KARACHI, Jan 24: Punctuated by personal anecdotes and experiences, diplomats and scholars painted a fine picture of a peaceful and prosperous Europe at an event organised at the Goethe Institut on Thursday evening to celebrate 50 years of Franco-German peace and friendship, established after the Elysee treaty.

The first speaker was Dr Christian Wagner, head of research division at Stiftung Wissenschaft und Politik, the German Institute for International and Security Affairs. In a talk moderated by media person Ghazi Salahuddin, Dr Wagner set the tone of the programme by narrating his personal experiences against the backdrop of the Elysee treaty. He said that he had been born in a German town 20 kilometres away from the French border. According to him, his generation was the first beneficiary of the peace treaty signed 50 years ago when he was only a teenager. He shared that he used to go to France to buy cigarettes and some other stuff with his friends because the items there were cheaper.

“Trade between the two countries had a positive effect and as a 19-year-old I saw borders vanishing just like that,” he said. “With time, even officers posted on the borders stopped fussing over visitors from the other country.”

Dr Wagner said that the Elysee treaty generalized into the core of Europe’s integration project, which took shape later with the formation of the European Union. He argued that the treaty caused significant improvements not just on the political front, but also on the societal and security levels and related it to theory of functionalism (one thing spills over to have influence on other areas).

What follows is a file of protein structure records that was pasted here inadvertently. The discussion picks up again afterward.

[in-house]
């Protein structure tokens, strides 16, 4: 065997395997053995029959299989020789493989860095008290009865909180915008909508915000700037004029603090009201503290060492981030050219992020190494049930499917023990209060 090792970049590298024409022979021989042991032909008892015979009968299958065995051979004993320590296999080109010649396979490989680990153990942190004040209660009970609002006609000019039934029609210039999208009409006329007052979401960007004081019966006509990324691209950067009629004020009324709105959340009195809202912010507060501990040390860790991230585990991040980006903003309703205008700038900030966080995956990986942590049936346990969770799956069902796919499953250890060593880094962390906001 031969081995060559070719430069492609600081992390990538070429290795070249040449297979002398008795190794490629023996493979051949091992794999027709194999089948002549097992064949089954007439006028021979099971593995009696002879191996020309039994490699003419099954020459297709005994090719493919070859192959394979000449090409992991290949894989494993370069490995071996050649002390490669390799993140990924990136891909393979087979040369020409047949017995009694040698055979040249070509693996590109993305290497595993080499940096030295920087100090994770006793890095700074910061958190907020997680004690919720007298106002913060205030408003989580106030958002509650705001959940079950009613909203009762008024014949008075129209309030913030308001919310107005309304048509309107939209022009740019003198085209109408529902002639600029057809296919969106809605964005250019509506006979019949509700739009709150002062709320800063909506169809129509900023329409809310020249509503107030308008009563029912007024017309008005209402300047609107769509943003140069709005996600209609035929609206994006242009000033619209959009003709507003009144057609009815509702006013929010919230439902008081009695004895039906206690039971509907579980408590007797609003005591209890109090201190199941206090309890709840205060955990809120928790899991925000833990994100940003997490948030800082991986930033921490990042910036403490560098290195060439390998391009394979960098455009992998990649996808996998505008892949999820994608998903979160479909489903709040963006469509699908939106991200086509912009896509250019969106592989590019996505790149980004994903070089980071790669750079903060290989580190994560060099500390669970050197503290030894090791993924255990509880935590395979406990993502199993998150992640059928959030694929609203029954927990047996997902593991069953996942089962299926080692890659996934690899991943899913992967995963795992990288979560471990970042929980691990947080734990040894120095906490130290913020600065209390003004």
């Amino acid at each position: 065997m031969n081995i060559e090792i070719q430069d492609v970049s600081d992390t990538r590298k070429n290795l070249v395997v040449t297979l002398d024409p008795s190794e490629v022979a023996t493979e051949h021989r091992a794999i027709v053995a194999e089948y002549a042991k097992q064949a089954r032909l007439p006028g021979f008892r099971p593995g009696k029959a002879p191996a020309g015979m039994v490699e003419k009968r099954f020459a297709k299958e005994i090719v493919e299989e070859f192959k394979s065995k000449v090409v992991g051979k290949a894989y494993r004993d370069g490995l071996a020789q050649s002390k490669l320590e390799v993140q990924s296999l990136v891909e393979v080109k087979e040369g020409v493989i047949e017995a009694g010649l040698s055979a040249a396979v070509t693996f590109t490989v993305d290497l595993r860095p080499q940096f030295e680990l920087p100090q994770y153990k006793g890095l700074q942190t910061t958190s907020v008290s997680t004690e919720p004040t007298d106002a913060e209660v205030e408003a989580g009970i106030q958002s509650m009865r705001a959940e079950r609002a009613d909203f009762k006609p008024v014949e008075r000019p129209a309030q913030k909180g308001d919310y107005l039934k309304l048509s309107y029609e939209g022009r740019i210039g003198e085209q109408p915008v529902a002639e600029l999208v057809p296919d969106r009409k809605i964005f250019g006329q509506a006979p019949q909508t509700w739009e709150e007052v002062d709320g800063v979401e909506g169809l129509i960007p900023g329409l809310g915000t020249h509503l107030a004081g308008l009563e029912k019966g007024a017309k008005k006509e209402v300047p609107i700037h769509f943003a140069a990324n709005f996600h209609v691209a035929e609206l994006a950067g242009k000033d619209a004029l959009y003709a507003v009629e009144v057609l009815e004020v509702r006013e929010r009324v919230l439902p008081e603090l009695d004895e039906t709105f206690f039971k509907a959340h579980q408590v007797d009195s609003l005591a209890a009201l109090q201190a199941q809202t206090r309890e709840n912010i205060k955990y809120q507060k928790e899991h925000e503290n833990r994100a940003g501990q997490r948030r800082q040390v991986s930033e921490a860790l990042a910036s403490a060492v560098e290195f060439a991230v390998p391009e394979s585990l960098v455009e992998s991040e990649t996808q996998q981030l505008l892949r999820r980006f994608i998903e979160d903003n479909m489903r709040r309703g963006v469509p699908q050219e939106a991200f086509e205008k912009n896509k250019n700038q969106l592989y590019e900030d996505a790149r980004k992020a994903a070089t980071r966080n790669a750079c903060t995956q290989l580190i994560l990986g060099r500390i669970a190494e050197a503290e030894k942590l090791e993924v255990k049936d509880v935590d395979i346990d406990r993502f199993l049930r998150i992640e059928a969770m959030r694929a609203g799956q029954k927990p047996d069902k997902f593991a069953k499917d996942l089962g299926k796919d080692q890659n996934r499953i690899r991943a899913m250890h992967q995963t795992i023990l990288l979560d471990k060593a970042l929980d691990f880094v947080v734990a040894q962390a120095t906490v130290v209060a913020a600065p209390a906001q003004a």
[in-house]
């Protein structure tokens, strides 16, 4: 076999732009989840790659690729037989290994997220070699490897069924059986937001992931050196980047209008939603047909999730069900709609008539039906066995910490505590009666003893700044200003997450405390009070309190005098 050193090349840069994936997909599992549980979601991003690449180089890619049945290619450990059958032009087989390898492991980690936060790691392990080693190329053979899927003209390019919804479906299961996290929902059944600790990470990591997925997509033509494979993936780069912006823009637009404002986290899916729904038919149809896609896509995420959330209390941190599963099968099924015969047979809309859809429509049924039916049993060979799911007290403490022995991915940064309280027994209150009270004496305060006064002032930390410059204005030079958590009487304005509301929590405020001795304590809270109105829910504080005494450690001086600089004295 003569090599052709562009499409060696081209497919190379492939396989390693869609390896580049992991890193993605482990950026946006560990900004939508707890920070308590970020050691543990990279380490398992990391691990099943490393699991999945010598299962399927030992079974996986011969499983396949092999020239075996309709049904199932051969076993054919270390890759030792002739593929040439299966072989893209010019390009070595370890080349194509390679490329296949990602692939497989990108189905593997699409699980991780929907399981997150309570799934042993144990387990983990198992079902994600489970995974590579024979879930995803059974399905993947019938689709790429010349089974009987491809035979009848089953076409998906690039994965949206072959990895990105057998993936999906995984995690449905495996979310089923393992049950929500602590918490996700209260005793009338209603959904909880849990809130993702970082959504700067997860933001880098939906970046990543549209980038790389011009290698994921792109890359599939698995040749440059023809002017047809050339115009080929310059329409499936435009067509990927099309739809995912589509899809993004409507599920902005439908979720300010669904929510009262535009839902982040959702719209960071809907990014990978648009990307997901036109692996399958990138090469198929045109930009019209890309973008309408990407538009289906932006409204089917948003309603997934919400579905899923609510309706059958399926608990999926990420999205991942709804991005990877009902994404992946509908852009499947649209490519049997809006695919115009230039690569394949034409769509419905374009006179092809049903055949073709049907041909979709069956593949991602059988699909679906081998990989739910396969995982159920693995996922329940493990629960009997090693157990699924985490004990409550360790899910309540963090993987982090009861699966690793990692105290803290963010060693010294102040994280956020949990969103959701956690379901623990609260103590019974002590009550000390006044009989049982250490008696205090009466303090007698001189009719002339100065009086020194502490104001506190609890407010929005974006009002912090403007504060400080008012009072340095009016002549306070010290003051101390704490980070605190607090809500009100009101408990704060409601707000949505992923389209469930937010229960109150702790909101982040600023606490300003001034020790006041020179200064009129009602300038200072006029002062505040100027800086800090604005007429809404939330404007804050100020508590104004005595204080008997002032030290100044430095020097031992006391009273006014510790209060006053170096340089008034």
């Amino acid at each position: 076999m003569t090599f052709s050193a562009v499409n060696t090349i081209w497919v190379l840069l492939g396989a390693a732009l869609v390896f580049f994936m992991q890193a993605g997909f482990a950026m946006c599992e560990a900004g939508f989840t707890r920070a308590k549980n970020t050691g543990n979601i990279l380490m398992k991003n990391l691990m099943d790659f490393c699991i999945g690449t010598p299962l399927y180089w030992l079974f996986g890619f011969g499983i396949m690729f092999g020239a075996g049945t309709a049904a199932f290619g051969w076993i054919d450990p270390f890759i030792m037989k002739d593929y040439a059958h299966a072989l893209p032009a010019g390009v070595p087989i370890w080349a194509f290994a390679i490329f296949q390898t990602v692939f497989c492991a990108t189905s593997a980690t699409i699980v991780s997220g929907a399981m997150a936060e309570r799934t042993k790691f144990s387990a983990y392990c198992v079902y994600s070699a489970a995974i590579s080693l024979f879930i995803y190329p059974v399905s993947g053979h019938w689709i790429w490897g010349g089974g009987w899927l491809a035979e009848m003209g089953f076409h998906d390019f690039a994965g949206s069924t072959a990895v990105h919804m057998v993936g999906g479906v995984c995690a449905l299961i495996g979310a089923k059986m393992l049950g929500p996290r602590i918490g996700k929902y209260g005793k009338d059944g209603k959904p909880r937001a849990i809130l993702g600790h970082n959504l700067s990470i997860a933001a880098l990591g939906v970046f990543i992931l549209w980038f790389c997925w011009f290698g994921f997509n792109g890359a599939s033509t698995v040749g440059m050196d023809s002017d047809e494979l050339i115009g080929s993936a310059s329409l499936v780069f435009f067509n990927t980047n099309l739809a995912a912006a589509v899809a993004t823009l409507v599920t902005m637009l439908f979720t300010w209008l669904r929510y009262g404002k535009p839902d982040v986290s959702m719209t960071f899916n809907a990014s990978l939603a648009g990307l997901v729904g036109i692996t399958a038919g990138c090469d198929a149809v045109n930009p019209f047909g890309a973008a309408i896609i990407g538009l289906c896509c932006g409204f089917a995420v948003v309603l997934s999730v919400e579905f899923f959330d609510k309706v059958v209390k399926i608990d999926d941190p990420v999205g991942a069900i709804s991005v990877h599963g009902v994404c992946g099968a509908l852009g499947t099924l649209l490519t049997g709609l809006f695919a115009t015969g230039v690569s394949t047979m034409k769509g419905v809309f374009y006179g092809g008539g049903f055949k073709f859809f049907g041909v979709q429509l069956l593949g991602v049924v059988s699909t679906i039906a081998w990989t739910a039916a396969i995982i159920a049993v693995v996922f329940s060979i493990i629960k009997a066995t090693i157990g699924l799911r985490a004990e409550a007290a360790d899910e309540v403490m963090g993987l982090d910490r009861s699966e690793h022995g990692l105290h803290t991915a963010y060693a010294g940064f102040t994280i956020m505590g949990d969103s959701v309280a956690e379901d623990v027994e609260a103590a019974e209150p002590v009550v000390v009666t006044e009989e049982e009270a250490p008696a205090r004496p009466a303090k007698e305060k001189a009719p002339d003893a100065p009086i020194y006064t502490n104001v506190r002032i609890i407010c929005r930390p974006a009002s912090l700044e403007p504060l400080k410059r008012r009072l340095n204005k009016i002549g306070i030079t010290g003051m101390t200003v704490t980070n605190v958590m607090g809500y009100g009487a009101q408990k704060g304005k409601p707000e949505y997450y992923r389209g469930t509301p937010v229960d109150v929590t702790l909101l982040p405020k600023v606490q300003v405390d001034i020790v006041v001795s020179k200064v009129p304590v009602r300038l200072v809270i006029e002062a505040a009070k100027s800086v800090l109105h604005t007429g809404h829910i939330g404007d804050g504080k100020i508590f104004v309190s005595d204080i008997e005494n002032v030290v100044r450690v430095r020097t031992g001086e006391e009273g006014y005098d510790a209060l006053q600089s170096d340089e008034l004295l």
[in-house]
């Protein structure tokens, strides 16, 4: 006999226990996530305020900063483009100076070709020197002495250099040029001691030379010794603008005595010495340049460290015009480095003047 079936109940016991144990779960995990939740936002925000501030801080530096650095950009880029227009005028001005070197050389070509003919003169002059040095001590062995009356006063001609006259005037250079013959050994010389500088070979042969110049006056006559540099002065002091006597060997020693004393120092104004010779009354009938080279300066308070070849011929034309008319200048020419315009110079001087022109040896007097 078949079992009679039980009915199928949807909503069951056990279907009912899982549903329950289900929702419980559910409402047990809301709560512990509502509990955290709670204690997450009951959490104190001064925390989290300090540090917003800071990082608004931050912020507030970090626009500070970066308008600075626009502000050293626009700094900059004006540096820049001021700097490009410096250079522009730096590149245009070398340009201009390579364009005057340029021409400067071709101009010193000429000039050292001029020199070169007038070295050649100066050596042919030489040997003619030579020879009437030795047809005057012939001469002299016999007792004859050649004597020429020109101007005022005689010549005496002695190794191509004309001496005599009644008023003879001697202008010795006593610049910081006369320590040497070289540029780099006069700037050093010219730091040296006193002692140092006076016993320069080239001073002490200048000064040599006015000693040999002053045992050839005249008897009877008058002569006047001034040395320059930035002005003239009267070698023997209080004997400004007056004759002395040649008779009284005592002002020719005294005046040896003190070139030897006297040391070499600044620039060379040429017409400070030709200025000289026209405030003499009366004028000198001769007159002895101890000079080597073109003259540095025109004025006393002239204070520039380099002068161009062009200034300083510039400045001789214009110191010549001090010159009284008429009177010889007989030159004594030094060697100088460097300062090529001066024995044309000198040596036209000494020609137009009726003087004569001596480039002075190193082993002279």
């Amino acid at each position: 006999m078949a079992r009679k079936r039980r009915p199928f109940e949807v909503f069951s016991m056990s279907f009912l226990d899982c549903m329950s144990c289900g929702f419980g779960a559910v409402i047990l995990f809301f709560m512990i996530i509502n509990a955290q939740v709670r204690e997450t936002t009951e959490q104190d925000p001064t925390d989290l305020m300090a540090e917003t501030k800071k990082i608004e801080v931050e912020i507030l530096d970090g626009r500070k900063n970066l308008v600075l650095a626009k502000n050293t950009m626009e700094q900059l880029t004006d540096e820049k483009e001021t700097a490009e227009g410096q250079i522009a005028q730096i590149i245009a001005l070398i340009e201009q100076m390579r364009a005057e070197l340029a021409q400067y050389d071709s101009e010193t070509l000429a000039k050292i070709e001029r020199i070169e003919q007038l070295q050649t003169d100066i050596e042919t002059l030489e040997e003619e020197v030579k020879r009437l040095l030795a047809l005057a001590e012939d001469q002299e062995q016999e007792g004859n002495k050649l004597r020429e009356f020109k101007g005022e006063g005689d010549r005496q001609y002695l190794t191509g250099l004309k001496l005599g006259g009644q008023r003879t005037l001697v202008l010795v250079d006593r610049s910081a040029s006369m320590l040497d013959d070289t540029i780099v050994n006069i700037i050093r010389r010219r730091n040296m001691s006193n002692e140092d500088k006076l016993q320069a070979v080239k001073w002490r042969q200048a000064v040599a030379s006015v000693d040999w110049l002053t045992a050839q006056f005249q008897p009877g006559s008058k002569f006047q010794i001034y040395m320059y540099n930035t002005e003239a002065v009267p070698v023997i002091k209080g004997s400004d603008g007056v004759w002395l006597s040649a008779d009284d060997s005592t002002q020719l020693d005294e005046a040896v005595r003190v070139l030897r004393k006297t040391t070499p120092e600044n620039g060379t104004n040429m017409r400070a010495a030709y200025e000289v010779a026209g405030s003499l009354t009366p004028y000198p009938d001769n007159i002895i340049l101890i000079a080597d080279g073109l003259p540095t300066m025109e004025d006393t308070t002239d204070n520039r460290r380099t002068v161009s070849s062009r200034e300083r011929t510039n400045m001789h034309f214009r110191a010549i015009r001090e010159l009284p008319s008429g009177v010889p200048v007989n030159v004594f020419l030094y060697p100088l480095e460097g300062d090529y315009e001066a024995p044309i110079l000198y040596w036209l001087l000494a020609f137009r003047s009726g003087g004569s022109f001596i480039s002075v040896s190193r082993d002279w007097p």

Taking a cue from Dr Wagner, the foreign correspondent of Spiegel Online in Pakistan, Hasnain Kazim, also shared his personal experiences with the audience. He said that he was born in Germany and had only been in Pakistan for the past four years. He said he remembered the time when crossing over to France in his car was a routine exercise for him. “I was surprised to learn that France and Germany had been arch rivals when I read their history,” he said.

German Consul-General Dr Tilo Klinner said that nationalism was defined by exclusivity, by ‘the other’, and by being united against someone else. He echoed the sentiments of earlier speakers saying that Europe’s history was marred by revenge and punishment but its leaders had subsequently found it necessary to overcome the negativity by opening a new chapter. He reiterated that though it was hard to emulate the Franco-German model of friendship in the subcontinent, inspiration could be drawn from it.

French Consul-General Christian Ramage narrated an anecdote from when he used to live on the French countryside in 1964. “One day I heard some people talking about something in the church. I discovered that there were German soldiers in our area,” he said. “Initially, it came as a surprise and there was fear in people’s eyes because there had been three wars between the two countries during the past 70 years. Later we realized that peace and friendship treaty meant cooperation in all fields… including defence.”


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